That Milestone Post . . .

It's been a wonderful year (OK, 10 + months) of filminess since I was first infected by Bollywood. I've found such a perfect home in Hindi movies, that some days I can't believe my good fortune. It's a huge part of my every day life and thoughts: Hindi music and language between them have commandeered at least 50% of my brain, and an embarrassing percentage of my free time.

My eyes are still glued to the screen at least as much as Shashi's are to this stage. (Sharmilee, 1971.)

Just today, I finished watching a Shashi and Sharmila film from 1967, Aamne Samne. It was an above average thriller, but the personal occasion it marked somewhat upstaged its inherent charms.

Aamne Samne was my 100th Hindi film. And let me tell you, I'm happier than Zeenat's thighs in a thunderstorm about right now.

P.S. If you see Shashi, Zeenat, and Rakhee films taking over the s-caps of this short post . . . it's because they were my first real loves in Hindi cinema, and I think they deserve a bit of the credit for me sticking around. (Ajanabee, 1974.) 

Sure, there's a whole lot more to see and experience and learn. 100 films isn't that much in the scope of things (although, 100 hardly includes the multitude of bits and pieces of films I've seen, and doesn't count other non-Hindi Indian language films), and I'm still an innocent wandering in the wood in terms of understanding Hindi cinema, I'm sure.

Points for guessing this film :)

However, no logical caveat is going to keep me from celebrating this occasion.

I have a goddess-given right to get all dressed up and go to the party.  Which goddess? Why, Zeenat of course!

This week, I'm going to try to step it up and document some of my big picture reflections about the films I've seen so far . . . probably via a series of posts.  But today, I mostly just want to bask.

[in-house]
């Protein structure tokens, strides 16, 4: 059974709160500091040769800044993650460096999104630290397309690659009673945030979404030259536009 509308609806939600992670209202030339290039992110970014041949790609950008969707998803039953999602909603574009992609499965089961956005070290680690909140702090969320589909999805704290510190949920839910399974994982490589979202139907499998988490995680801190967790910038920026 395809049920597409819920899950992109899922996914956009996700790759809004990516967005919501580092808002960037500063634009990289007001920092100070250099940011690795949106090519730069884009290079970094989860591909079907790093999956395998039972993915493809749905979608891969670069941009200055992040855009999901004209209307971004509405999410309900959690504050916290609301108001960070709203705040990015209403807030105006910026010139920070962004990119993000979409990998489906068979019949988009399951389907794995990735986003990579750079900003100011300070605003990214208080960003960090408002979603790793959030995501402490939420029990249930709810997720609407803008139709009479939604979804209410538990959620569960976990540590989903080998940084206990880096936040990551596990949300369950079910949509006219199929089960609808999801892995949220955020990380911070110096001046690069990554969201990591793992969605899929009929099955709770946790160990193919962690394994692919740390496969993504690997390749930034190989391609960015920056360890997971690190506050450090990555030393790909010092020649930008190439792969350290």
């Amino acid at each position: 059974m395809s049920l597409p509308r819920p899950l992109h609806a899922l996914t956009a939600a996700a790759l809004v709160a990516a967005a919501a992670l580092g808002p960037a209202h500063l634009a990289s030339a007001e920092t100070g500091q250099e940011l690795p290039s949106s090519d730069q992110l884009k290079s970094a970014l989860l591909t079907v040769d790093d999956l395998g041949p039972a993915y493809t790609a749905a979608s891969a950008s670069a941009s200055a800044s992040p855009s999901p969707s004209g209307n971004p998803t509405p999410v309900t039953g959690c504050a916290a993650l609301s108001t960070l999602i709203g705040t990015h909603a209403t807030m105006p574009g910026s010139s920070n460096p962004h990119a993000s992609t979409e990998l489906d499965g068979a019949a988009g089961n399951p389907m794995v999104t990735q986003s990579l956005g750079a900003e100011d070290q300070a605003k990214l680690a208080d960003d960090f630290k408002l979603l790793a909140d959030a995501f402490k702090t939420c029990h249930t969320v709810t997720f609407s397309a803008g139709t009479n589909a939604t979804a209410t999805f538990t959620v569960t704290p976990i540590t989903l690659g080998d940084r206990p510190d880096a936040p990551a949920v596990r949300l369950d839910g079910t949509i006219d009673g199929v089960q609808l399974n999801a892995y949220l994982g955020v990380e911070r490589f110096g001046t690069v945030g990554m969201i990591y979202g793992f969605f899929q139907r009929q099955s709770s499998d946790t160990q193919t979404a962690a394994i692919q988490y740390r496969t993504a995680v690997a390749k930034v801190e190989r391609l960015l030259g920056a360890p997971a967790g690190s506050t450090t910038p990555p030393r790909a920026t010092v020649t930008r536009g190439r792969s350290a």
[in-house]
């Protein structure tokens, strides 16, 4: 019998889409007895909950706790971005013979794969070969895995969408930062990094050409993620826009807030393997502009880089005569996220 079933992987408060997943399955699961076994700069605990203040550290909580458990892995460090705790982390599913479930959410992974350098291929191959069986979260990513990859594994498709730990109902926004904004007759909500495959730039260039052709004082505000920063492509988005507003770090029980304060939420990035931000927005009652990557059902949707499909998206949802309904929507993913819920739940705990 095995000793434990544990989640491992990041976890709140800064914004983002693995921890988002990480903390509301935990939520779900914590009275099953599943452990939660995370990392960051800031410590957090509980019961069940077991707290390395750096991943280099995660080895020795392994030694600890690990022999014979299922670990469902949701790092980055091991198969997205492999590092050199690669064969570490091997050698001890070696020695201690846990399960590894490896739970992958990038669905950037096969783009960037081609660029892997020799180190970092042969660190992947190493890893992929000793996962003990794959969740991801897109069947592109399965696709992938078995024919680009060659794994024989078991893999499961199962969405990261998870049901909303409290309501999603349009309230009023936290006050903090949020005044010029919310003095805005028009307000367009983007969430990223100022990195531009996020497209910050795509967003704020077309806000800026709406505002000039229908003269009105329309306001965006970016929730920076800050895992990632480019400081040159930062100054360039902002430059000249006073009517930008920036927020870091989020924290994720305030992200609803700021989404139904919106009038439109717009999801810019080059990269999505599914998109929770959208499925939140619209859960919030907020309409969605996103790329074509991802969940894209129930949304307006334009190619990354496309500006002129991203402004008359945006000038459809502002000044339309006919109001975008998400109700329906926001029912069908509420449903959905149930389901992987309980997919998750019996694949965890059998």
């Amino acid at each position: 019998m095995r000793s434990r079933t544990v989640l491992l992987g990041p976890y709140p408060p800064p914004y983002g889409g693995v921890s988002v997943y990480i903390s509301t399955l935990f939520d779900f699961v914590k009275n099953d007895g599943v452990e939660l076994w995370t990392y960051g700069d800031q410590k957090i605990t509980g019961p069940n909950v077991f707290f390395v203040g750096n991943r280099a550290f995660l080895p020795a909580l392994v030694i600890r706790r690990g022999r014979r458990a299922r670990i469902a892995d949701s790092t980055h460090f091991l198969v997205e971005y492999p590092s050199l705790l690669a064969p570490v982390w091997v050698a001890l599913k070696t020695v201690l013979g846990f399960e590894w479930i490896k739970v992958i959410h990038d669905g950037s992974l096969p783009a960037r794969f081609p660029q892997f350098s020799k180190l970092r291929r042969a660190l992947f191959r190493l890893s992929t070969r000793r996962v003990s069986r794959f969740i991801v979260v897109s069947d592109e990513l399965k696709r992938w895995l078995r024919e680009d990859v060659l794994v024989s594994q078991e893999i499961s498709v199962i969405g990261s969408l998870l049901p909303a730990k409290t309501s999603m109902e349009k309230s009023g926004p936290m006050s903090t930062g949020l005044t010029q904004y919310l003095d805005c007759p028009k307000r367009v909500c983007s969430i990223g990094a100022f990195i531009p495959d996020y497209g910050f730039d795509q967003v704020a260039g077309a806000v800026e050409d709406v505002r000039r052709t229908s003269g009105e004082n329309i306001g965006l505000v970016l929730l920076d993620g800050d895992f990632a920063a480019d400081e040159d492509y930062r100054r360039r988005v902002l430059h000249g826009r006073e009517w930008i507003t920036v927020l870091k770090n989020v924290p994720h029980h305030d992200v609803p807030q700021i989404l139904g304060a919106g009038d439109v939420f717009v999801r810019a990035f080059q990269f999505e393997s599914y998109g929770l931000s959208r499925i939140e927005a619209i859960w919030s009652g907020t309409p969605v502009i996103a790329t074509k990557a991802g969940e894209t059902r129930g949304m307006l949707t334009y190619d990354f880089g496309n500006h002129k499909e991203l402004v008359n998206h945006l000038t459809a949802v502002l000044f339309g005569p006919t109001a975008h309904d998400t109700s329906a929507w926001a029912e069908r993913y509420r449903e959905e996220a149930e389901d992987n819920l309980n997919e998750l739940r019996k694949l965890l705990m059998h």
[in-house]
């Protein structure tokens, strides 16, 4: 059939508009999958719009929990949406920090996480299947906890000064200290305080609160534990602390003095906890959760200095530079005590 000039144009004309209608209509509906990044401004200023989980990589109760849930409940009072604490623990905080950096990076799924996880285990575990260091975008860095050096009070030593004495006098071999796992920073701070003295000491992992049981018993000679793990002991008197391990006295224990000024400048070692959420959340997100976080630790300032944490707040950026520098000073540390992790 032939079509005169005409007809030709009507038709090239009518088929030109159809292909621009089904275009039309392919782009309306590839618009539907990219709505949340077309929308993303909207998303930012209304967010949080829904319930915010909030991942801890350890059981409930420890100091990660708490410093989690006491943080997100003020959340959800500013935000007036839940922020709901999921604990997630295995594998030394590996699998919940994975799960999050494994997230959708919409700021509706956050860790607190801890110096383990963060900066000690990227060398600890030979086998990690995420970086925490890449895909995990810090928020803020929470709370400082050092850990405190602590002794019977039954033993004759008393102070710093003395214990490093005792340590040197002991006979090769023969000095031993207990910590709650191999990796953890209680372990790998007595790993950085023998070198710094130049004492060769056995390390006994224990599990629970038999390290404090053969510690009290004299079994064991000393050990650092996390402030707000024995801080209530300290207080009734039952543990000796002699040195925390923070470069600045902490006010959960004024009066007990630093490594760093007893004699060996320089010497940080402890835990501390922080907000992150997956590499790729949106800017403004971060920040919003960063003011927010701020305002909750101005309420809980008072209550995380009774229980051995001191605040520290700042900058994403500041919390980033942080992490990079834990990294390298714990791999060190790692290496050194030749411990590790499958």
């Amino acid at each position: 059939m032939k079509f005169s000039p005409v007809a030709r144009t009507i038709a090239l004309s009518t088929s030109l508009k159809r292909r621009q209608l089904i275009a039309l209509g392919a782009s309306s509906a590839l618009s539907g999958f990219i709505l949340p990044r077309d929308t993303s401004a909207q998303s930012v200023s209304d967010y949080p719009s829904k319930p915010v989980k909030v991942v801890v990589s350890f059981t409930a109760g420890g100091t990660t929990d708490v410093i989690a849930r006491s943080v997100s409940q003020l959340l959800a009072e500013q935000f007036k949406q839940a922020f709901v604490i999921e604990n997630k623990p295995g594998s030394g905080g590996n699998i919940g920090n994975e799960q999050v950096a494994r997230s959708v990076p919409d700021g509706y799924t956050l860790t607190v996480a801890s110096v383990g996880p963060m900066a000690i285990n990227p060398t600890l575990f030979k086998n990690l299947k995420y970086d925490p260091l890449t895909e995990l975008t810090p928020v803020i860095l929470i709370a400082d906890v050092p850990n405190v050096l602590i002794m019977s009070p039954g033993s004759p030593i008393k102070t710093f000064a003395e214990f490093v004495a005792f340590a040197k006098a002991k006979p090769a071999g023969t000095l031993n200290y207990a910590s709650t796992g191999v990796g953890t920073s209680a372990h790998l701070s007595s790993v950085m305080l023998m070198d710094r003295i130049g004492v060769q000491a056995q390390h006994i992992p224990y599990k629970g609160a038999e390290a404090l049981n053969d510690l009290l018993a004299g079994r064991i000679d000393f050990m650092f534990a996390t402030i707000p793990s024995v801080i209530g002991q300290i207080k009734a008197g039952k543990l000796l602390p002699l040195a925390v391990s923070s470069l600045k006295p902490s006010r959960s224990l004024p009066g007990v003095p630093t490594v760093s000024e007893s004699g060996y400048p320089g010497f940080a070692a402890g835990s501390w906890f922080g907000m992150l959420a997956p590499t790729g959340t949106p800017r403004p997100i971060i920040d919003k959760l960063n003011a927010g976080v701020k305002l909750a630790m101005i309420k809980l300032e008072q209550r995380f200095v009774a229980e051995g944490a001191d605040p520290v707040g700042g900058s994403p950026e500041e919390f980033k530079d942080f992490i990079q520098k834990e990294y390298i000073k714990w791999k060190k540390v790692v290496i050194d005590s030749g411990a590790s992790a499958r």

Hey, if Rakhee takes time to enjoy the afterglow, so should I . . .

Here's to the next 100 Hindi films!

     (Aamne Samne, 1967)
Shukriya, Bollywood!


  1. Congratulations on the milestone! 100 films in less than a year is an awesome record. Are we going to be treated to many more reviews from these 100 films you have seen! I guess that still is Zeenat Aman in Satam Shivam Sundaram. Amne Samne had good songs.

  2. Thank you, I do feel simultaneously proud (and a little embarrassed) at the sheer amount of movies I've consumed this year. I want to start writing up more of my thoughts--and hopefully you will see a lot of new stuff here this week.

    Aamne Samne really needs restoration work, I got the feeling it would have felt like a much better film if the print on the DVD had been better. I felt like I was being robbed of some very pretty sets (maybe even one of the locations from Waqt) and shots. The songs were pretty good---especially during the location picturizations in Kashmir. BTW, Zeenat in SSS was correct. I feel like even the silhouettes in that film are unforgettable.

  3. Yay I got that right. BTW, SSS was a big flop when it released. A lot of non indian fans of Indian cinema seem to like the movie - most Indians detest it. I managed to get a copy on my last holiday in India mainly to satisfy my curiosity - what is so good about this movie that bloggers are so impressed about? I haven't seen it yet as other movies are enticing me at the moment.

    My copy of Amne Samne was also bad - totally agree - we have been cheated of some good locales due to poor picture quality. While i enjoyed the songs, I didn't find the movie very interesting.

    Please do write more reviews from the pile of 100 you have seen so far!

  4. I actually would say I've gathered the opposite opinion from the blogs I read--most bloggers seem to be aware of SSS's bad reputation, and tone down their own thought in accordance with that. I think the PPCC (if I remember right) wrote very intelligently about the film's strengths and weaknesses from an outsider's perspective.

    I wouldn't want to step on any toes myself, but I do think the reaction of non-indians versus current watchers is merely a matter of the time and space that have passed since SSS's release. I can totally see why it would have been seen as bad/scandalous at the time. But now, looking through contemporary eyes (without a cultural/growing up memory of the film), I think the film is objectively pretty tame.

    Personally, I can't be completely objective about the film. It was my first ever Hindi movie from the 70's, and I have to credit it with getting me interested in the era (amazingly enough, considering it's atypical nature). Likewise, it was my first Shashi film, and really the first thing I watched pre-90's. That said, the film has some amazing visuals, and if read like the myth/fairy tale it was meant to be, I think it says some important (even feminist) things. Also, it's got one of my favorite climax scenes of any Hindi film. Someday I might review it, but it seems to create such immediate controversy . . . and I'd have to be in the right mood to deal with that.


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